Part of the FEDICE team had been working in a partnership with an organization called Bridging Cultures since Saturday. Their work was in an African-Ecuadorian community called Pusir Grande about two hours north of where FCC Plano was working in Pijal. After finishing their work, they stopped in Pijal on the way back to the airport to see the work going on there. They were very impressed with all facets, especially the VBS. Allison, especially, was a wonderful teacher and really had a gift for making the Bible stories the team taught come alive theatrically.
The Bible story on Thursday afternoon was Jonah and the Whale. Allison went around begging, borrowing, or stealing rugs and other materials to drape across the church pews to make a whale belly. This helped graphically illustrated the story for the children. Each of the children entered the whale belly as Jonah, to their delight.
After the Bible story, all the children went downstairs to work on crafts. The first craft was to decorate a simple canvas backpack the team had brought for each child. The number of children attending VBS Thursday had swelled from 36 at the end of Wednesday's session to 55, so it was good the team had the foresight to bring backpacks for a large number of kids. They decorated their backpacks with their names, outlines of their hands, etc., and the phrase, "Jesús me cuida." (Jesus cares for me.) They also decorated their cut-out whales with, "Dios me cuida," (God cares for me) among other things.
After VBS, the children were taken to the soccer field to play games. Some children ran and played games such as a version of tag. One game was played with a parachute. Children held the edges all around the parachute and several balls were placed in the middle. The kids had fun trying to keep the balls aloft by jerking the parachute into the air. It was sprinkling when they started playing, but soon began to rain harder. The children with the parachute were unfazed. They simply crawled under it for protection.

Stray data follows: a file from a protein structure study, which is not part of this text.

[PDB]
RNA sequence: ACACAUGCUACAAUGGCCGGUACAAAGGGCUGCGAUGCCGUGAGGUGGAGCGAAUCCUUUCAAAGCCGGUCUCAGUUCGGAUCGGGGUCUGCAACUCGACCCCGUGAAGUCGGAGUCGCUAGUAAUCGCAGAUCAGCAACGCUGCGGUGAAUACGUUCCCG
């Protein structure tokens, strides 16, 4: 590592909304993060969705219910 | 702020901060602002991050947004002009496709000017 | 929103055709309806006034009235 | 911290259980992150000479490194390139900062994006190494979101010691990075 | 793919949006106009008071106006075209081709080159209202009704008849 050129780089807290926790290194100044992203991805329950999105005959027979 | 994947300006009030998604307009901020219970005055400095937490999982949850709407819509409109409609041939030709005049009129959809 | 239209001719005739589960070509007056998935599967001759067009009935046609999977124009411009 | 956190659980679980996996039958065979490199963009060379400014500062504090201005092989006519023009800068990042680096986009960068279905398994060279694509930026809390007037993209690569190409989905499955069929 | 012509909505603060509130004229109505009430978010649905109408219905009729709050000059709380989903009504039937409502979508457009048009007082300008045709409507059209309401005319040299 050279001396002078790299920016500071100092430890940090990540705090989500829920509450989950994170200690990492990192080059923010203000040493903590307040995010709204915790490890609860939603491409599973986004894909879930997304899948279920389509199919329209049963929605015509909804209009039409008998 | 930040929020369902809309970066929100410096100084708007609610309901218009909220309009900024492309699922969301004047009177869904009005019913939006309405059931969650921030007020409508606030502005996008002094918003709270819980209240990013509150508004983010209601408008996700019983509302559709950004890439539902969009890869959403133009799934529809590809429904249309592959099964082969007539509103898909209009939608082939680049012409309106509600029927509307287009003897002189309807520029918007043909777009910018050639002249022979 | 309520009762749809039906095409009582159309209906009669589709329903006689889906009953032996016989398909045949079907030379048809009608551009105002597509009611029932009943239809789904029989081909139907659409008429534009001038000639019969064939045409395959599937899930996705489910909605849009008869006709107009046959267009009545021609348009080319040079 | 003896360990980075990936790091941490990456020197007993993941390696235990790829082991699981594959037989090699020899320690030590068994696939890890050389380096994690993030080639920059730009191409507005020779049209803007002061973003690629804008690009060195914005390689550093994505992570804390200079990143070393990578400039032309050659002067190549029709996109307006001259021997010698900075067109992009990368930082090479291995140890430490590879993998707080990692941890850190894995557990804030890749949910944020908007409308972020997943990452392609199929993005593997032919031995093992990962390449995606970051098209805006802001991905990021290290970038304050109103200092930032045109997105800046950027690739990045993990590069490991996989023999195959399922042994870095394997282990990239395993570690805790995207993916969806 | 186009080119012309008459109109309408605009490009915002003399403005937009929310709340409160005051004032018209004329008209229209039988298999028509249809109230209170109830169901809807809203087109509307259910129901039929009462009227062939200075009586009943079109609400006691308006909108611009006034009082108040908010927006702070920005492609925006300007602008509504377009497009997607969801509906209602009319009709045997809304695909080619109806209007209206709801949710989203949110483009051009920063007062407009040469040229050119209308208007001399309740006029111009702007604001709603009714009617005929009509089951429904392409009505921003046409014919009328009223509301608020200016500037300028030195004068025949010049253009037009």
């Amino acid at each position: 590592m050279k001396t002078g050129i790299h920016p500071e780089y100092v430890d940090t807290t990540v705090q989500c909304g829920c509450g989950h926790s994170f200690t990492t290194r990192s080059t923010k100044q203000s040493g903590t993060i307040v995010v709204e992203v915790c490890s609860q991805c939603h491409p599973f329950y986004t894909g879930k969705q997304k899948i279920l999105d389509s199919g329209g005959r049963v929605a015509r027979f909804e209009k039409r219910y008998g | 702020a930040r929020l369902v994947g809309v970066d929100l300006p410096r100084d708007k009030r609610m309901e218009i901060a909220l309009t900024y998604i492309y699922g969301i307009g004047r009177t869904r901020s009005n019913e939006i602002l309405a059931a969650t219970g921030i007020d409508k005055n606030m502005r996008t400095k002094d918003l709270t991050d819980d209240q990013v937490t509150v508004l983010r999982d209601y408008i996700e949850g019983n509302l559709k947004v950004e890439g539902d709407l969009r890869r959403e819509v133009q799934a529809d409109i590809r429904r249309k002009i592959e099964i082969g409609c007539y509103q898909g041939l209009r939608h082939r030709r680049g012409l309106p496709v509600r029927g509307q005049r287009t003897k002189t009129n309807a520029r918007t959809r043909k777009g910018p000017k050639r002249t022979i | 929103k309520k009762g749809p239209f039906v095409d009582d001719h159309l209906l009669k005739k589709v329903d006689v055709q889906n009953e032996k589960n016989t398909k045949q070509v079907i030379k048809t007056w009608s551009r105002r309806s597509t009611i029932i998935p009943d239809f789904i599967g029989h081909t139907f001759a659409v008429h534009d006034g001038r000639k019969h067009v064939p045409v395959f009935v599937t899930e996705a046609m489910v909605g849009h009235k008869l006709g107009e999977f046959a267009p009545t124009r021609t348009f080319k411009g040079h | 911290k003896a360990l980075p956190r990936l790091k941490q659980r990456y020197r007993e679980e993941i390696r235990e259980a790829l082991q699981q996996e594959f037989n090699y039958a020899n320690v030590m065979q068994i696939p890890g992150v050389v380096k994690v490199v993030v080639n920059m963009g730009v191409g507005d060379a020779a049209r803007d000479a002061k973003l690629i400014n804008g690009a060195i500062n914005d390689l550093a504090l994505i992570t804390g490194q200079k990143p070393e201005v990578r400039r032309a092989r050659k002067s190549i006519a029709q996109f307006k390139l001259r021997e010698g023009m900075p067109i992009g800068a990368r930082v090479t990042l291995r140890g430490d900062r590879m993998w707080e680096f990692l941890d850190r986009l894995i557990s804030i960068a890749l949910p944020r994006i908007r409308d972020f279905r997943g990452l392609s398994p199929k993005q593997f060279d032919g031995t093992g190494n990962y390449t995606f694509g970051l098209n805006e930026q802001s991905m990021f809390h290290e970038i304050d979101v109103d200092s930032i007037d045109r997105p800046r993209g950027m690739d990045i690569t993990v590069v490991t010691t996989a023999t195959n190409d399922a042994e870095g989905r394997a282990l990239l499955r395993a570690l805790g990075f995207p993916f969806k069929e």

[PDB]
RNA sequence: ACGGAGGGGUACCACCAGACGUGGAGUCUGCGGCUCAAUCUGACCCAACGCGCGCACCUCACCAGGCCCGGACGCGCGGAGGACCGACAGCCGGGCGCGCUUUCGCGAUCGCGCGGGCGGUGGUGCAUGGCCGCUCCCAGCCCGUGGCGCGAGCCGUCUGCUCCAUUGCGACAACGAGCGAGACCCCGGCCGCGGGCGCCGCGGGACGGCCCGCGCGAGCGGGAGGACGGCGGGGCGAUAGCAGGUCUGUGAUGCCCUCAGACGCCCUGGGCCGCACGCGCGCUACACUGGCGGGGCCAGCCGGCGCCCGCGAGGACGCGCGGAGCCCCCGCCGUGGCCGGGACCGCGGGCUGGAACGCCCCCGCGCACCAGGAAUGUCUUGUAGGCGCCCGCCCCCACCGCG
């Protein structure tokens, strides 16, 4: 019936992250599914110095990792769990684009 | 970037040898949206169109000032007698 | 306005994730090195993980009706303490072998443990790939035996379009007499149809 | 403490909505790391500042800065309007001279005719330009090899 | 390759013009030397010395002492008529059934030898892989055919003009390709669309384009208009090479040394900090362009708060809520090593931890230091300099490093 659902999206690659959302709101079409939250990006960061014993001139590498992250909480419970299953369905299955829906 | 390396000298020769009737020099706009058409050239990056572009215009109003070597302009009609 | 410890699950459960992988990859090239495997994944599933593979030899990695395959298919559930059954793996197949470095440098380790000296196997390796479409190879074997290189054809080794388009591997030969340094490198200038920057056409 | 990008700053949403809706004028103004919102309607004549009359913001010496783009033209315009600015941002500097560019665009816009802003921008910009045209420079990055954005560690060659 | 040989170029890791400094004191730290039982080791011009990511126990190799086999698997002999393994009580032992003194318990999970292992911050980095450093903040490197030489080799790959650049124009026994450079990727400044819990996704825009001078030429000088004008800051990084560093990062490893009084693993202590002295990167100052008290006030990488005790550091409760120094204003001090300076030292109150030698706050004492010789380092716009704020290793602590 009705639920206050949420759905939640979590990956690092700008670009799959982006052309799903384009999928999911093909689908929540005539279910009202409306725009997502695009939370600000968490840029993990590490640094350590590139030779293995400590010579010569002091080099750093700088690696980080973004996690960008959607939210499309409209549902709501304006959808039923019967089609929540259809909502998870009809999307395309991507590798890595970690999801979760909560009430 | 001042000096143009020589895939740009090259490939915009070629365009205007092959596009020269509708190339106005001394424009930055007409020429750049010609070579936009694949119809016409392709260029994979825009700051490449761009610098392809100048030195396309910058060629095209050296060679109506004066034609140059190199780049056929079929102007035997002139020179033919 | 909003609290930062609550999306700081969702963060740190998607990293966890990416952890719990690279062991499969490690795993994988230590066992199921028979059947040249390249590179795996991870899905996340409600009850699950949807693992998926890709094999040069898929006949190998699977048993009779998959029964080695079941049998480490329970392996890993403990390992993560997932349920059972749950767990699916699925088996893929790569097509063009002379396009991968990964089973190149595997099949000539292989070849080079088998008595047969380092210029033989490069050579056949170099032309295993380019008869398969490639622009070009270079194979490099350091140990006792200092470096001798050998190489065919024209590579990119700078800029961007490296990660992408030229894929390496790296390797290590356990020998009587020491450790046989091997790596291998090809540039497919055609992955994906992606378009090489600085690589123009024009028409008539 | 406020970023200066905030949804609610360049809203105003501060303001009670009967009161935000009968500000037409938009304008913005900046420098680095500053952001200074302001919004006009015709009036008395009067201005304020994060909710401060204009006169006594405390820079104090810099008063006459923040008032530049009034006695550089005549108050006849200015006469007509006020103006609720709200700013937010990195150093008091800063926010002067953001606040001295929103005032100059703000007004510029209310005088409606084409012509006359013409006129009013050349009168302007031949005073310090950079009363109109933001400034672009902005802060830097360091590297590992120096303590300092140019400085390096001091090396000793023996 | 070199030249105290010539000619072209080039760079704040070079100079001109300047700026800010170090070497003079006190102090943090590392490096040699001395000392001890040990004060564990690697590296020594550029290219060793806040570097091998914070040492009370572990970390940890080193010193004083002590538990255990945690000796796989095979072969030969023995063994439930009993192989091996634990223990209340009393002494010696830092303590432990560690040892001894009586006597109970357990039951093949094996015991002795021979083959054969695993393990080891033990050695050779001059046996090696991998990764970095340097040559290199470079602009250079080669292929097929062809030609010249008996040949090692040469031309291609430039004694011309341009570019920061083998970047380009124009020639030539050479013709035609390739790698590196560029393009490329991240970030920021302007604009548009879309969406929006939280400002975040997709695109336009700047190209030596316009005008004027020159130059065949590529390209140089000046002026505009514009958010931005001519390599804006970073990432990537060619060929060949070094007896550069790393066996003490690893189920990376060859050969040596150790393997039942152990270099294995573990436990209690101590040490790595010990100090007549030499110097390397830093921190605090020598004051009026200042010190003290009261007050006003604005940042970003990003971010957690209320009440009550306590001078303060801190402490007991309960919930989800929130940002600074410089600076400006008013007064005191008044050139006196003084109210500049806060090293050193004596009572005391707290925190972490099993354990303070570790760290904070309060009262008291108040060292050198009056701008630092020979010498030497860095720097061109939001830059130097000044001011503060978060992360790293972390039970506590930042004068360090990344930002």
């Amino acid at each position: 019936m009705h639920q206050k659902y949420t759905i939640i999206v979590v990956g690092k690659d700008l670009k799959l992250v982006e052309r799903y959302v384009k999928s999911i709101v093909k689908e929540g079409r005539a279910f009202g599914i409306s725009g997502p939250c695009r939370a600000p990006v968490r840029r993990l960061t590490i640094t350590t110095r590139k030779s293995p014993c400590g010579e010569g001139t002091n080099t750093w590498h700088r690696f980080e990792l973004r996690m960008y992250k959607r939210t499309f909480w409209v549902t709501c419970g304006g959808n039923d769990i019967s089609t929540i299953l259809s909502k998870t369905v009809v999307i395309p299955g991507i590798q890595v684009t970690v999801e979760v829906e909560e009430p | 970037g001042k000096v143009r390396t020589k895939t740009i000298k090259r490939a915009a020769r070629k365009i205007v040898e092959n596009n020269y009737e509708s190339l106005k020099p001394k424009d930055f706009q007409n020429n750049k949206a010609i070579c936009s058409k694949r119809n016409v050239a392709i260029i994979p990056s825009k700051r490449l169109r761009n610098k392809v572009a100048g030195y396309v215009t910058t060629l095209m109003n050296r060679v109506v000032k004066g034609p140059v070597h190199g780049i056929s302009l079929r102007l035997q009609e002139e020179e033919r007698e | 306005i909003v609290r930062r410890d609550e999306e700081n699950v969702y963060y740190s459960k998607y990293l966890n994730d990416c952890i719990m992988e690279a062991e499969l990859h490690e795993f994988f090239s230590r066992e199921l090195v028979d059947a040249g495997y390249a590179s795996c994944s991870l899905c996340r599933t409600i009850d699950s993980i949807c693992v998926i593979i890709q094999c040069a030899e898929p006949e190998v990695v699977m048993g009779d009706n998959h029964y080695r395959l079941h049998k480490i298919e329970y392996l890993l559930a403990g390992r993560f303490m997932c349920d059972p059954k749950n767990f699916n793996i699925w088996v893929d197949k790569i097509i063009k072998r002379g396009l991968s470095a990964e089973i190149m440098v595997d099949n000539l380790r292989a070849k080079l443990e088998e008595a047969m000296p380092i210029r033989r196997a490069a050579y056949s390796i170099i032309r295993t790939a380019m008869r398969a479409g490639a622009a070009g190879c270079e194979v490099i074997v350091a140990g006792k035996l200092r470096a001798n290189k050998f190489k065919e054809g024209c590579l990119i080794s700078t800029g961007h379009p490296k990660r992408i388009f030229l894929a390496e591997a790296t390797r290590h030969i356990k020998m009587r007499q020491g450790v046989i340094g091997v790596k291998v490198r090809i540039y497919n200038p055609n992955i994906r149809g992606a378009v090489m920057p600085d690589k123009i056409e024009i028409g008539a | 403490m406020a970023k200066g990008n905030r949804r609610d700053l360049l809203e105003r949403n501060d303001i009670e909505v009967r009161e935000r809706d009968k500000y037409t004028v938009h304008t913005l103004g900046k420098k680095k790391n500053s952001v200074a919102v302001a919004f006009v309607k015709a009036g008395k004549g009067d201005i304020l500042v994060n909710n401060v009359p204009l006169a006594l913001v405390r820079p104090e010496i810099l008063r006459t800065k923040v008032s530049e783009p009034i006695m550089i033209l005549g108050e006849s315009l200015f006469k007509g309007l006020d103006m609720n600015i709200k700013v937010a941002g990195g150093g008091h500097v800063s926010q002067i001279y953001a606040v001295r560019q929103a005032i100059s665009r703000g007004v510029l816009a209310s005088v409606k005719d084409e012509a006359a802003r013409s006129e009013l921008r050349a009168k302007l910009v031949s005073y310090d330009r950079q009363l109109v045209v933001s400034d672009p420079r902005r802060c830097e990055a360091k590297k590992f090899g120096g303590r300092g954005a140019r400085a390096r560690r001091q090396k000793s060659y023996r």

The rain wouldn't stop, so everyone soon moved into the new but, as yet, unfurnished preschool. There, they played "Duck, Duck, Goose", "Monkey In The Middle", and other games in the various rooms. The adult leaders didn't know the Spanish word for goose, so "Duck, Duck, Goose" became "Pato, Pato, Conejo" (Duck, Duck, Rabbit). Of course, if unsupervised for any length of time, games incorporating balls soon degenerated into contests to see which boy could throw the ball hardest at another boy. Boys will be boys, all over the world.
Fourth Day: August 9th
Friday was the last day for FCC Plano to work in the community of Pijal, so the mission group had to start winding down their activities. Though FCC Plano had brought snacks and sandwiches to eat while working on Thursday and Friday (avoiding the need to waste time returning to the hotel for lunch), they still felt that there was so much left undone. The eye clinic alone had to turn away 50-100 people waiting in line when the team simply ran out of time. One lesson learned was that it was simply impossible to fix all problems on one mission trip. It was part of learning the simple but difficult fact that one is not in control, despite what citizens of "advanced" countries may want to believe.
Closing ceremonies were held from 4:00 p.m. to 5:00 p.m. Various community leaders spoke and thanked FCC Plano and FEDICE from the heart again and again for the help and care received.
Doug Deuel announced that FCC Plano had made a three year commitment to Pijal and that they would be back in 2015. Needless to say, everyone present from the community was surprised, overjoyed, and enthusiastic. But Pastor Doug did have one string attached. It was that the group would have to have coffee one day in Cecilia's new house.